2. Idiots Will Be Idiots
No seriously, go ahead and make that illegal turn. Sure, it’s OK for you to cut through a gas station to save 30 seconds at the red light. No, why would I be mad if you double-parked when there was a completely empty spot available literally right behind you?
The first thing you’ll learn while biking is that the stupidity level of people is just off the charts.
You would think that that people would have learned something from their driving test or mandatory five-hour class, but that’s only a dream. I am convinced that the DMV only passes people with sob stories and anyone who pays them a fee. Sooner or later, you will realize that if you worked for the police, you would hand out enough tickets to get New York state out of debt. For now, you’ll have to live with the people who refuse to signal and the jaywalkers who believe it’s OK for them to walk at a red light but it’s illegal for cars and bikes. 3. It’s Free Exercise and Transportation in One!
I’ve just told you why it sucks to bike ride in any city, but let me tell you why it’s amazing. You sail on by joggers, dog walkers, pedestrians, drivers, motorcyclists, and boarders. When you weigh the pros and cons of it all, biking is technically the best form of exercise and transportation. You get to places faster, you use muscles not used in other transportation modes, and you even get to rest and still go places. You basically are “fun exercising.”
Former Mayor Bloomberg caught onto this fact, and took the initiative to make New York City healthier. More bike lanes, stairs, food ratings, calorie counts, anything to do with smoking, trans fats, salts, and more.
And those are the ones that got passed, not like the infamous soda bans and taxes on sugary drinks. The best part? New Yorkers hated him but loved his initiatives.
What am I saying? Take a walk instead of a bus for three blocks, or ride a bike that mile to the shopping center. It’s way better than sitting down across someone who just won’t stop staring at you in that creepy way.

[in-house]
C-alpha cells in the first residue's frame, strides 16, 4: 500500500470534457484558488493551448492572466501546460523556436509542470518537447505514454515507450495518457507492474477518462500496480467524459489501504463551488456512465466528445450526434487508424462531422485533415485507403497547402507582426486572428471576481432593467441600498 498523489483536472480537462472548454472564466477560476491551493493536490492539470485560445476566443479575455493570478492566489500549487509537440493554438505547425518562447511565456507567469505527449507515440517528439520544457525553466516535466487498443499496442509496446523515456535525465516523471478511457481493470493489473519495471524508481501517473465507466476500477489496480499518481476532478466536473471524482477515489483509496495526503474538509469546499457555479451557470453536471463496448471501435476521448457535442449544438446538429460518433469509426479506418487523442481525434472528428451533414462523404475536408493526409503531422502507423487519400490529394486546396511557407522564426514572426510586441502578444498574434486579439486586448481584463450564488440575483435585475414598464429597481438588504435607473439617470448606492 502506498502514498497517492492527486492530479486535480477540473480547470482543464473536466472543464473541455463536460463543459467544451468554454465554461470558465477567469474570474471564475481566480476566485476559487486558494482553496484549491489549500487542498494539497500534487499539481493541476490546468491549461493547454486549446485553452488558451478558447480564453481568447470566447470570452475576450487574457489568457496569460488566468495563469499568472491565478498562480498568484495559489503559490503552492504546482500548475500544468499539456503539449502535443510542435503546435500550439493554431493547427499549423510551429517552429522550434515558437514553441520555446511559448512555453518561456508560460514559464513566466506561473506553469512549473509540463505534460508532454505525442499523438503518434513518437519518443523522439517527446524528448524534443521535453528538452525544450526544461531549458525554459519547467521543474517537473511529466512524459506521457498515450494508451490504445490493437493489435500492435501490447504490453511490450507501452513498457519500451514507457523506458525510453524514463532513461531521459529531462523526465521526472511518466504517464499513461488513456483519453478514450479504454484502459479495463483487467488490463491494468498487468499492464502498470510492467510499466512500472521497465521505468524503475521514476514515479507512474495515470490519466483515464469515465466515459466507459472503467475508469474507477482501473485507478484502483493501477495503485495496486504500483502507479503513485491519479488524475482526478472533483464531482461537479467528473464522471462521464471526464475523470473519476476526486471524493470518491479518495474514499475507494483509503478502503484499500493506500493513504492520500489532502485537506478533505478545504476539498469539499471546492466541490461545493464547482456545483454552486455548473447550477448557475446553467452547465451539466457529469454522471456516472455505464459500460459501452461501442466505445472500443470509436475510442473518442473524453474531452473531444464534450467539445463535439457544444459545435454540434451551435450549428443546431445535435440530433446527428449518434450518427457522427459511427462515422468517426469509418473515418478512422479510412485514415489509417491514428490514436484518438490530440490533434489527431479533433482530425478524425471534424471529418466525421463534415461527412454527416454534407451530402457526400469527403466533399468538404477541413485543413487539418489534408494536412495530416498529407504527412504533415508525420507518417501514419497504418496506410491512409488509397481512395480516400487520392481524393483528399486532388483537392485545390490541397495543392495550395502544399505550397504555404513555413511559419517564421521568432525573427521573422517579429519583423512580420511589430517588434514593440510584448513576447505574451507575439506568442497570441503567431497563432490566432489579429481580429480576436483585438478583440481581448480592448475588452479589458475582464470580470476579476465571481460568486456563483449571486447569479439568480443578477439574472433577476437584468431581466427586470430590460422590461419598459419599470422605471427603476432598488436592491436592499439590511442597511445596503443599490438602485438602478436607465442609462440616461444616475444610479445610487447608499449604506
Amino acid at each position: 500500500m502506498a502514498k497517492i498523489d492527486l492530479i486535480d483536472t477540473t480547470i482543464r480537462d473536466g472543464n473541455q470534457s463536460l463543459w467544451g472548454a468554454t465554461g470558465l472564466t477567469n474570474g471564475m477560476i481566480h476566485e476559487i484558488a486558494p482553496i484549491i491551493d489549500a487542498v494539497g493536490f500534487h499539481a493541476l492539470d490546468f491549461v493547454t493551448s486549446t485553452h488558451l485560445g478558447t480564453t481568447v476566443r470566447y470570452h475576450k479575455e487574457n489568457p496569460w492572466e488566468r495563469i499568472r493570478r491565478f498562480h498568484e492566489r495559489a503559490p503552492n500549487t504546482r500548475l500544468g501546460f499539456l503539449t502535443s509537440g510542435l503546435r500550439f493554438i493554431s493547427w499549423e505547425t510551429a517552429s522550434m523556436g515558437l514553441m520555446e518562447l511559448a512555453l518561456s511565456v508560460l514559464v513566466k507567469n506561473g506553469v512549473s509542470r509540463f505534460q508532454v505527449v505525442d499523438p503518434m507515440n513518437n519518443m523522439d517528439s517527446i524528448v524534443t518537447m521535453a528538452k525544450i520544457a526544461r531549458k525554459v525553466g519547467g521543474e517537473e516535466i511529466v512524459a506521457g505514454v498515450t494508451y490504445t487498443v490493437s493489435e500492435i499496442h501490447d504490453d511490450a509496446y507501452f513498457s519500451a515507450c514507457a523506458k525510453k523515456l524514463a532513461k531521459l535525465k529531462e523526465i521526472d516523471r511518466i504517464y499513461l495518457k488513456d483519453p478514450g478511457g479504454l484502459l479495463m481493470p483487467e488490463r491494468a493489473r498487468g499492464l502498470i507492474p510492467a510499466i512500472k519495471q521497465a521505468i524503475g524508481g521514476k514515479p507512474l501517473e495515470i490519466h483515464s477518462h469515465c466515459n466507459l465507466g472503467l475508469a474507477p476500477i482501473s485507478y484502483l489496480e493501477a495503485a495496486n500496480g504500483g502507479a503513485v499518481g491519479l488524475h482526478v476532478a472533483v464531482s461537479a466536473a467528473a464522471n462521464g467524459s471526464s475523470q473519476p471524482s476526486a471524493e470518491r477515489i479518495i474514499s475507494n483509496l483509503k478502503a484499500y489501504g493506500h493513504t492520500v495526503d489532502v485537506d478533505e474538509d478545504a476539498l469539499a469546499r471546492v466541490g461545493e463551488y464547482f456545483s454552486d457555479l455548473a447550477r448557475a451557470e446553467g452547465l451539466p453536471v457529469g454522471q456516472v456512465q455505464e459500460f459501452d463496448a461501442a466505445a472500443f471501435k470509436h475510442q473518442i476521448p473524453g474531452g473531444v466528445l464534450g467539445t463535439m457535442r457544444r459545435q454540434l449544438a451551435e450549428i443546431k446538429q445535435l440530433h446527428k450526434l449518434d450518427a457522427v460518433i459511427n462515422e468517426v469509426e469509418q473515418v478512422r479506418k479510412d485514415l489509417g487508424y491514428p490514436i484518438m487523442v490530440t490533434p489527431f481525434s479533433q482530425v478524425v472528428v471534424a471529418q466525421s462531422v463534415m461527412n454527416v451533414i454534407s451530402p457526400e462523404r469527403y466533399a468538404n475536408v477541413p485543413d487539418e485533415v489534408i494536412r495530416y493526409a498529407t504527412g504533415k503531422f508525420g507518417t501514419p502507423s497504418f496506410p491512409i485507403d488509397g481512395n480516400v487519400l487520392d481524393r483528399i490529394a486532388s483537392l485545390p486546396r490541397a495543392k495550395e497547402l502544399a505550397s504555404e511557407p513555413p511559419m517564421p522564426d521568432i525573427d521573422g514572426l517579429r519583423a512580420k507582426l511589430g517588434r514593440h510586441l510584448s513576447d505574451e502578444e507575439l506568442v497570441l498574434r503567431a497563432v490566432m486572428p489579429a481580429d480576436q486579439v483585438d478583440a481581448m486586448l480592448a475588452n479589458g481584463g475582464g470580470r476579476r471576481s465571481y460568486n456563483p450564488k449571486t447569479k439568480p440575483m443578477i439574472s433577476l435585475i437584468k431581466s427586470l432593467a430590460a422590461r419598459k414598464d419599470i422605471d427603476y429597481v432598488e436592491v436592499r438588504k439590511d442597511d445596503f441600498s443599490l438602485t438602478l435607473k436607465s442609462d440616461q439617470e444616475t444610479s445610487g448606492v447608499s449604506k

Or even when there’s no subway to a place that’s five miles away, just take the bike out and ride. The main thing is, biking places is so much easier since you’re reliant on yourself to get somewhere, you are getting there quicker by avoiding traffic, and you’re helping the environment as well as your body.
For the drivers out there — learn to follow the rules of the road, and hope you learn that those three seconds you save speeding or cutting people could cost someone a life.
For a small charming city, North Carolina’s Wilmington has produced a lot of famous people.
Among the names that can be found on the local Walk of Fame includes basketball legends Michael Jordan and Harlem Globetrotter Meadowlark Lemon; NFL quarterbacks Roman Gabriel and Sonny Jurgensen; tennis pioneer Althea Gibson; country music star Charlie Daniels; revered newscaster David Brinkley; actor Pat Hingle; and motion picture producer Frank Capra, Jr.
Capra, who died in 2007, was the son of legendary film director Frank Capra. One of the reasons that Wilmington became known as Hollywood East was because of his tireless work bringing in productions. Tax credits and a rather balmy climate (it’s about as north as you can get and still find palm trees) also helped.
Past CW Network television shows such as Dawson’s Creek and One Tree Hill were filmed there as well as the recent CBS’s summer primetime sci-fi soap opera, Under The Dome. Films that were shot here include Iron Man 3, We’re The Millers, and The Conjuring. A good way to learn about Wilmington’s place in the entertainment world is to take a 90-minute tour with Hollywood Location Walk.
The film and television industry has also favored Wilmington because of zoning ordinances that have helped the town maintain its 19th century look. A 30-minute carriage ride with Horsedrawn Tours (they use rescued Percheron draft horses and don’t have to face the political scrutiny that Central Park operators have) is a great way to appreciate the city’s antebellum homes and other historic buildings.